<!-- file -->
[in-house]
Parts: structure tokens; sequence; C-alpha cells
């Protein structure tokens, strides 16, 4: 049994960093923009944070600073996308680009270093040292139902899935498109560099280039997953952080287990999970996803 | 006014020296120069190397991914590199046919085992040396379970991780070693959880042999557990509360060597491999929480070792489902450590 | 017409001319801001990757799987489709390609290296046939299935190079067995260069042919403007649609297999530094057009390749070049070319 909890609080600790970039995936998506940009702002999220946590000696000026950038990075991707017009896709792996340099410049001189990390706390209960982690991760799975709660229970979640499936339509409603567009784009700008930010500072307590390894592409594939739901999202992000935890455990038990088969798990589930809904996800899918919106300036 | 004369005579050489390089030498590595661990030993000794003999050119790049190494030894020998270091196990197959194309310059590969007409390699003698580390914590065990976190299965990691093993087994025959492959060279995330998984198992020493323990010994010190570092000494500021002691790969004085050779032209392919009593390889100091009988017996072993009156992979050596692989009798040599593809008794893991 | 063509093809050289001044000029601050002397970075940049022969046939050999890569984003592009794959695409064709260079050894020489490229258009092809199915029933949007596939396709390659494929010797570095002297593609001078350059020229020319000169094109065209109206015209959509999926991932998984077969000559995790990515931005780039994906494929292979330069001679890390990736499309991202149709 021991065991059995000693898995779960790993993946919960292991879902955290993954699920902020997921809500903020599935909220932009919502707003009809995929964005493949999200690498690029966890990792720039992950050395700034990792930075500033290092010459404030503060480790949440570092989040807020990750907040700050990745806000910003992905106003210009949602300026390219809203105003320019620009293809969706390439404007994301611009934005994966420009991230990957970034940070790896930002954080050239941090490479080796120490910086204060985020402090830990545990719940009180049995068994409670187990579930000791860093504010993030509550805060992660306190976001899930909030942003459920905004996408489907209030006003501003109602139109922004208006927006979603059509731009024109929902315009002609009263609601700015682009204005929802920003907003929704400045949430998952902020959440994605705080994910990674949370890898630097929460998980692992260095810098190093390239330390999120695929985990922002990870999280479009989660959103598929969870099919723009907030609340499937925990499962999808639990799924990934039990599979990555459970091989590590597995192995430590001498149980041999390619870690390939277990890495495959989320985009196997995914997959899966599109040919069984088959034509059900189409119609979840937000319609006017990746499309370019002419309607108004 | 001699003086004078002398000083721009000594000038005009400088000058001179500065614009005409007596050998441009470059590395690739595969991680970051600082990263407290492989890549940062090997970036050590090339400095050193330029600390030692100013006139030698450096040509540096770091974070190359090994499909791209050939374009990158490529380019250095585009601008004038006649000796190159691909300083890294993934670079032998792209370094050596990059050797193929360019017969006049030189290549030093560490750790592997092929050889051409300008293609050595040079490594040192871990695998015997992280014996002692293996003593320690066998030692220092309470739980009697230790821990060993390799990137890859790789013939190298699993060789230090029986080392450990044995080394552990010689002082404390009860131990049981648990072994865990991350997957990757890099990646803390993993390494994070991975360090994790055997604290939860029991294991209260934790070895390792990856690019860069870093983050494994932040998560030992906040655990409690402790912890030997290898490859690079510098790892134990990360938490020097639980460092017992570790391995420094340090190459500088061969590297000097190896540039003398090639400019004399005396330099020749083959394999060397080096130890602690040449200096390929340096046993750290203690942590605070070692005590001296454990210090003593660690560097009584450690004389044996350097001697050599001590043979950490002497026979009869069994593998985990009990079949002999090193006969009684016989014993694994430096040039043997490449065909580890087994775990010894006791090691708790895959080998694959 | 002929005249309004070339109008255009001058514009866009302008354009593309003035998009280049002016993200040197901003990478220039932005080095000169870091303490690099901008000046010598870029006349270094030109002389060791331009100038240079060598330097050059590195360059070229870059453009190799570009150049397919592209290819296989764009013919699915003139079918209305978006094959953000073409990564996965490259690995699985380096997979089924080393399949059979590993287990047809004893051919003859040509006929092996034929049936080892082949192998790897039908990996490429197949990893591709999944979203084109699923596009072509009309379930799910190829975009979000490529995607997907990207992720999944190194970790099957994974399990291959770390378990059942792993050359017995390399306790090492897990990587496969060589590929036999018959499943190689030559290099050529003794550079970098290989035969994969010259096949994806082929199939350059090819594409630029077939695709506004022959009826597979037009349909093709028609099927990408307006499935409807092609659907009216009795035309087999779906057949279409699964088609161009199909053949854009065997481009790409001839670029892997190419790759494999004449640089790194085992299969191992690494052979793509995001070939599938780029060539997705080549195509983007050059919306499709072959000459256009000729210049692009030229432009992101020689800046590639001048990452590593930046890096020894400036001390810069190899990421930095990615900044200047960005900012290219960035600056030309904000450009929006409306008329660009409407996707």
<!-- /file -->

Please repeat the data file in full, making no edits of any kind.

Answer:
[in-house]
Parts: structure tokens; sequence; C-alpha cells
């Protein structure tokens, strides 16, 4: 049994960093923009944070600073996308680009270093040292139902899935498109560099280039997953952080287990999970996803 | 006014020296120069190397991914590199046919085992040396379970991780070693959880042999557990509360060597491999929480070792489902450590 | 017409001319801001990757799987489709390609290296046939299935190079067995260069042919403007649609297999530094057009390749070049070319 909890609080600790970039995936998506940009702002999220946590000696000026950038990075991707017009896709792996340099410049001189990390706390209960982690991760799975709660229970979640499936339509409603567009784009700008930010500072307590390894592409594939739901999202992000935890455990038990088969798990589930809904996800899918919106300036 | 004369005579050489390089030498590595661990030993000794003999050119790049190494030894020998270091196990197959194309310059590969007409390699003698580390914590065990976190299965990691093993087994025959492959060279995330998984198992020493323990010994010190570092000494500021002691790969004085050779032209392919009593390889100091009988017996072993009156992979050596692989009798040599593809008794893991 | 063509093809050289001044000029601050002397970075940049022969046939050999890569984003592009794959695409064709260079050894020489490229258009092809199915029933949007596939396709390659494929010797570095002297593609001078350059020229020319000169094109065209109206015209959509999926991932998984077969000559995790990515931005780039994906494929292979330069001679890390990736499309991202149709 021991065991059995000693898995779960790993993946919960292991879902955290993954699920902020997921809500903020599935909220932009919502707003009809995929964005493949999200690498690029966890990792720039992950050395700034990792930075500033290092010459404030503060480790949440570092989040807020990750907040700050990745806000910003992905106003210009949602300026390219809203105003320019620009293809969706390439404007994301611009934005994966420009991230990957970034940070790896930002954080050239941090490479080796120490910086204060985020402090830990545990719940009180049995068994409670187990579930000791860093504010993030509550805060992660306190976001899930909030942003459920905004996408489907209030006003501003109602139109922004208006927006979603059509731009024109929902315009002609009263609601700015682009204005929802920003907003929704400045949430998952902020959440994605705080994910990674949370890898630097929460998980692992260095810098190093390239330390999120695929985990922002990870999280479009989660959103598929969870099919723009907030609340499937925990499962999808639990799924990934039990599979990555459970091989590590597995192995430590001498149980041999390619870690390939277990890495495959989320985009196997995914997959899966599109040919069984088959034509059900189409119609979840937000319609006017990746499309370019002419309607108004 | 001699003086004078002398000083721009000594000038005009400088000058001179500065614009005409007596050998441009470059590395690739595969991680970051600082990263407290492989890549940062090997970036050590090339400095050193330029600390030692100013006139030698450096040509540096770091974070190359090994499909791209050939374009990158490529380019250095585009601008004038006649000796190159691909300083890294993934670079032998792209370094050596990059050797193929360019017969006049030189290549030093560490750790592997092929050889051409300008293609050595040079490594040192871990695998015997992280014996002692293996003593320690066998030692220092309470739980009697230790821990060993390799990137890859790789013939190298699993060789230090029986080392450990044995080394552990010689002082404390009860131990049981648990072994865990991350997957990757890099990646803390993993390494994070991975360090994790055997604290939860029991294991209260934790070895390792990856690019860069870093983050494994932040998560030992906040655990409690402790912890030997290898490859690079510098790892134990990360938490020097639980460092017992570790391995420094340090190459500088061969590297000097190896540039003398090639400019004399005396330099020749083959394999060397080096130890602690040449200096390929340096046993750290203690942590605070070692005590001296454990210090003593660690560097009584450690004389044996350097001697050599001590043979950490002497026979009869069994593998985990009990079949002999090193006969009684016989014993694994430096040039043997490449065909580890087994775990010894006791090691708790895959080998694959 | 002929005249309004070339109008255009001058514009866009302008354009593309003035998009280049002016993200040197901003990478220039932005080095000169870091303490690099901008000046010598870029006349270094030109002389060791331009100038240079060598330097050059590195360059070229870059453009190799570009150049397919592209290819296989764009013919699915003139079918209305978006094959953000073409990564996965490259690995699985380096997979089924080393399949059979590993287990047809004893051919003859040509006929092996034929049936080892082949192998790897039908990996490429197949990893591709999944979203084109699923596009072509009309379930799910190829975009979000490529995607997907990207992720999944190194970790099957994974399990291959770390378990059942792993050359017995390399306790090492897990990587496969060589590929036999018959499943190689030559290099050529003794550079970098290989035969994969010259096949994806082929199939350059090819594409630029077939695709506004022959009826597979037009349909093709028609099927990408307006499935409807092609659907009216009795035309087999779906057949279409699964088609161009199909053949854009065997481009790409001839670029892997190419790759494999004449640089790194085992299969191992690494052979793509995001070939599938780029060539997705080549195509983007050059919306499709072959000459256009000729210049692009030229432009992101020689800046590639001048990452590593930046890096020894400036001390810069190899990421930095990615900044200047960005900012290219960035600056030309904000450009929006409306008329660009409407996707």